Sunday, May 29, 2011


LOVE...An American psychedelic rock group formed in Los Angeles in 1965. They were led by singer, songwriter and guitarist Arthur Lee (March 7, 1945 - August 3, 2006) and the group's second songwriter, guitarist Bryan Maclean (September 25, 1946 - December 25, 1998). One of the first racially diverse American pop bands, their music reflected a remarkable array of influences, combining elements of rock and roll, garage rock, folk, showtunes and psychedelia. Other members included John Echols, Johnny Fleckenstein, Don Conka, Alban Snoopy Pfisterer, Ken Forssi, Tjay Cantrelli, Michael Stuart, Jay Donnellan, Gary Rowles, Frank Fayad, and George Suranovich.

Love grew out of the Los Angeles garage band The Grass Roots, changing their name in 1965 to avoid confusion with the P.F. Sloan-managed band of the same name. The band lived communally in Bela Lugosi's former LA residence The Castle, and the house forms the background to the cover of their first two album sleeves.

Love started playing the Los Angeles clubs in April 1965 and became a popular act. At this time, they were playing extended numbers such as "Revelation" (originally titled "John Lee Hooker") and getting the attention of such contemporaries as the Rolling Stones and the Yardbirds.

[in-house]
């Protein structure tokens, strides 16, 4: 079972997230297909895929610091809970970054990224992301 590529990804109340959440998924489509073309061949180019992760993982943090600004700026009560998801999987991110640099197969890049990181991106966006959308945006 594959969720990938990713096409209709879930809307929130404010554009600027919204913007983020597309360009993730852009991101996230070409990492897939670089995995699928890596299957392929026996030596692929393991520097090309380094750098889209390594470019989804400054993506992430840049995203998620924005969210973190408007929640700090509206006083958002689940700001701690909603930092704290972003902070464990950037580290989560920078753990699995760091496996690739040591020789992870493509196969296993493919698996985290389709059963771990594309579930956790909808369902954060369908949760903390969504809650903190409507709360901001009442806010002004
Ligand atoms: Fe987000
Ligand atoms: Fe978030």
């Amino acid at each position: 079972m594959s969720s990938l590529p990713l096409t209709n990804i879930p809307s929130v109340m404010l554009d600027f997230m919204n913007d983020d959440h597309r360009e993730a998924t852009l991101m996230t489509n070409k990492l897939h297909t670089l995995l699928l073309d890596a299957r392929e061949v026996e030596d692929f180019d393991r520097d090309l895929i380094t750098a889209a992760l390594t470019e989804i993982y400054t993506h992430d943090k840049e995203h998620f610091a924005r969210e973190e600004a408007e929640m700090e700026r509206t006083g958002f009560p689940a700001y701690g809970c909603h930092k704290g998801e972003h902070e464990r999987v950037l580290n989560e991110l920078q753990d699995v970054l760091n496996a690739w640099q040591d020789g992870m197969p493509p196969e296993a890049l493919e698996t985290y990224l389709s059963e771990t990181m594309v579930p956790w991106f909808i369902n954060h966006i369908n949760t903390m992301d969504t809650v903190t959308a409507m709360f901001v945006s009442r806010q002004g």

Love released their eponymous début album in July 1966. This was followed later the same month by the single "Seven and Seven Is/No. Fourteen", neither side of which was included on the album, and which gave the band their only U.S. Billboard top 40 hit.

Love's second album Da Capo was released in January 1967. The album is split between a more conventional first side, featuring 6 tracks (including Seven And Seven Is) and a second side featuring just one near twenty-minute track, Revelation.

The band's critical reputation far exceeds the limited success they experienced: their second album to be released in 1967, Forever Changes, is consistently cited by critics as one of the most outstanding albums in the history of rock music. The album features full and complex orchestration throughout, accompanying Lee and MacLean's increasingly elaborate song writing. The album sold poorly in the U.S., reaching #154 on the Billboard charts, although it performed better in some European territories.

Although the band continued to record after Forever Changes, subsequent releases saw frequent large-scale personnel changes, and a move away from the more baroque style of that album towards traditional rock and latterly to soul and funk.


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